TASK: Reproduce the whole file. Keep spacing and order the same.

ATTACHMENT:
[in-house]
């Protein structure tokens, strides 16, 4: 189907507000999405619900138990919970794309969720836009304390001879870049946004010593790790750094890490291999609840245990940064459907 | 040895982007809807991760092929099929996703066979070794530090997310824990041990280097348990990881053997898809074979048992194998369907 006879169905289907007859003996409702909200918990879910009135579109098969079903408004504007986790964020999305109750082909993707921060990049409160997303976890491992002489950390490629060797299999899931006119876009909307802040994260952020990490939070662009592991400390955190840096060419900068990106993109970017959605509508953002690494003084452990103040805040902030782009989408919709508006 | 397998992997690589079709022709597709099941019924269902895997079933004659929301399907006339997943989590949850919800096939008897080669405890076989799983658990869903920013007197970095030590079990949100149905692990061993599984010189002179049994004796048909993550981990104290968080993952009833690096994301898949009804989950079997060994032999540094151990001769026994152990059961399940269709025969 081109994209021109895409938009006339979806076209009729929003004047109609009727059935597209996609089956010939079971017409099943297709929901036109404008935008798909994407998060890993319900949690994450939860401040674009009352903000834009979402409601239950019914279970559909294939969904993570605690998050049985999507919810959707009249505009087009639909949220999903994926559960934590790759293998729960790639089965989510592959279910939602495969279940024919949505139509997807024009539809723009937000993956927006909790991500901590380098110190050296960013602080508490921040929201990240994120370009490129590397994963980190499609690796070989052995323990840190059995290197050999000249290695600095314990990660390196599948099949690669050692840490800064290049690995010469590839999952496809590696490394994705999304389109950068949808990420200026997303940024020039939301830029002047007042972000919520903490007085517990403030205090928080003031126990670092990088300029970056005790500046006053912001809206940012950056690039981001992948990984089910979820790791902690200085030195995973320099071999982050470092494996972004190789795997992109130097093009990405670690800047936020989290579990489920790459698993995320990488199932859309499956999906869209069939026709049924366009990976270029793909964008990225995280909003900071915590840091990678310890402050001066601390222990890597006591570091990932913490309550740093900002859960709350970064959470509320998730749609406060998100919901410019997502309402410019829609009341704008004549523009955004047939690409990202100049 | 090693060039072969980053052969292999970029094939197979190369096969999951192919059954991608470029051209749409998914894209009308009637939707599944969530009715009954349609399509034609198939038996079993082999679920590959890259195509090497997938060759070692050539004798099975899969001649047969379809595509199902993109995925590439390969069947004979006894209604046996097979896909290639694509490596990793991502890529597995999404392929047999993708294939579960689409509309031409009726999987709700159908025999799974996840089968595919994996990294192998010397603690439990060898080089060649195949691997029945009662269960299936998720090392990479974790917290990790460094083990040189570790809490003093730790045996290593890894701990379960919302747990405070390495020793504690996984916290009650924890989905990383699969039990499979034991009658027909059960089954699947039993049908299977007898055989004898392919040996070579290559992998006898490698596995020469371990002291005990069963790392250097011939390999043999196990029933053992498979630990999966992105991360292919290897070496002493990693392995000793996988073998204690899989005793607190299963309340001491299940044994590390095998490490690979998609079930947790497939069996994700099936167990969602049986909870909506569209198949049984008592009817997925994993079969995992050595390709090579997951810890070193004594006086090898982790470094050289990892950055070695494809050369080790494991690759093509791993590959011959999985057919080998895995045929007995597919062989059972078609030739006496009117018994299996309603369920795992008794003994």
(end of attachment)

[in-house]
């Protein structure tokens, strides 16, 4: 189907507000999405619900138990919970794309969720836009304390001879870049946004010593790790750094890490291999609840245990940064459907 | 040895982007809807991760092929099929996703066979070794530090997310824990041990280097348990990881053997898809074979048992194998369907 006879169905289907007859003996409702909200918990879910009135579109098969079903408004504007986790964020999305109750082909993707921060990049409160997303976890491992002489950390490629060797299999899931006119876009909307802040994260952020990490939070662009592991400390955190840096060419900068990106993109970017959605509508953002690494003084452990103040805040902030782009989408919709508006 | 397998992997690589079709022709597709099941019924269902895997079933004659929301399907006339997943989590949850919800096939008897080669405890076989799983658990869903920013007197970095030590079990949100149905692990061993599984010189002179049994004796048909993550981990104290968080993952009833690096994301898949009804989950079997060994032999540094151990001769026994152990059961399940269709025969 081109994209021109895409938009006339979806076209009729929003004047109609009727059935597209996609089956010939079971017409099943297709929901036109404008935008798909994407998060890993319900949690994450939860401040674009009352903000834009979402409601239950019914279970559909294939969904993570605690998050049985999507919810959707009249505009087009639909949220999903994926559960934590790759293998729960790639089965989510592959279910939602495969279940024919949505139509997807024009539809723009937000993956927006909790991500901590380098110190050296960013602080508490921040929201990240994120370009490129590397994963980190499609690796070989052995323990840190059995290197050999000249290695600095314990990660390196599948099949690669050692840490800064290049690995010469590839999952496809590696490394994705999304389109950068949808990420200026997303940024020039939301830029002047007042972000919520903490007085517990403030205090928080003031126990670092990088300029970056005790500046006053912001809206940012950056690039981001992948990984089910979820790791902690200085030195995973320099071999982050470092494996972004190789795997992109130097093009990405670690800047936020989290579990489920790459698993995320990488199932859309499956999906869209069939026709049924366009990976270029793909964008990225995280909003900071915590840091990678310890402050001066601390222990890597006591570091990932913490309550740093900002859960709350970064959470509320998730749609406060998100919901410019997502309402410019829609009341704008004549523009955004047939690409990202100049 | 090693060039072969980053052969292999970029094939197979190369096969999951192919059954991608470029051209749409998914894209009308009637939707599944969530009715009954349609399509034609198939038996079993082999679920590959890259195509090497997938060759070692050539004798099975899969001649047969379809595509199902993109995925590439390969069947004979006894209604046996097979896909290639694509490596990793991502890529597995999404392929047999993708294939579960689409509309031409009726999987709700159908025999799974996840089968595919994996990294192998010397603690439990060898080089060649195949691997029945009662269960299936998720090392990479974790917290990790460094083990040189570790809490003093730790045996290593890894701990379960919302747990405070390495020793504690996984916290009650924890989905990383699969039990499979034991009658027909059960089954699947039993049908299977007898055989004898392919040996070579290559992998006898490698596995020469371990002291005990069963790392250097011939390999043999196990029933053992498979630990999966992105991360292919290897070496002493990693392995000793996988073998204690899989005793607190299963309340001491299940044994590390095998490490690979998609079930947790497939069996994700099936167990969602049986909870909506569209198949049984008592009817997925994993079969995992050595390709090579997951810890070193004594006086090898982790470094050289990892950055070695494809050369080790494991690759093509791993590959011959999985057919080998895995045929007995597919062989059972078609030739006496009117018994299996309603369920795992008794003994």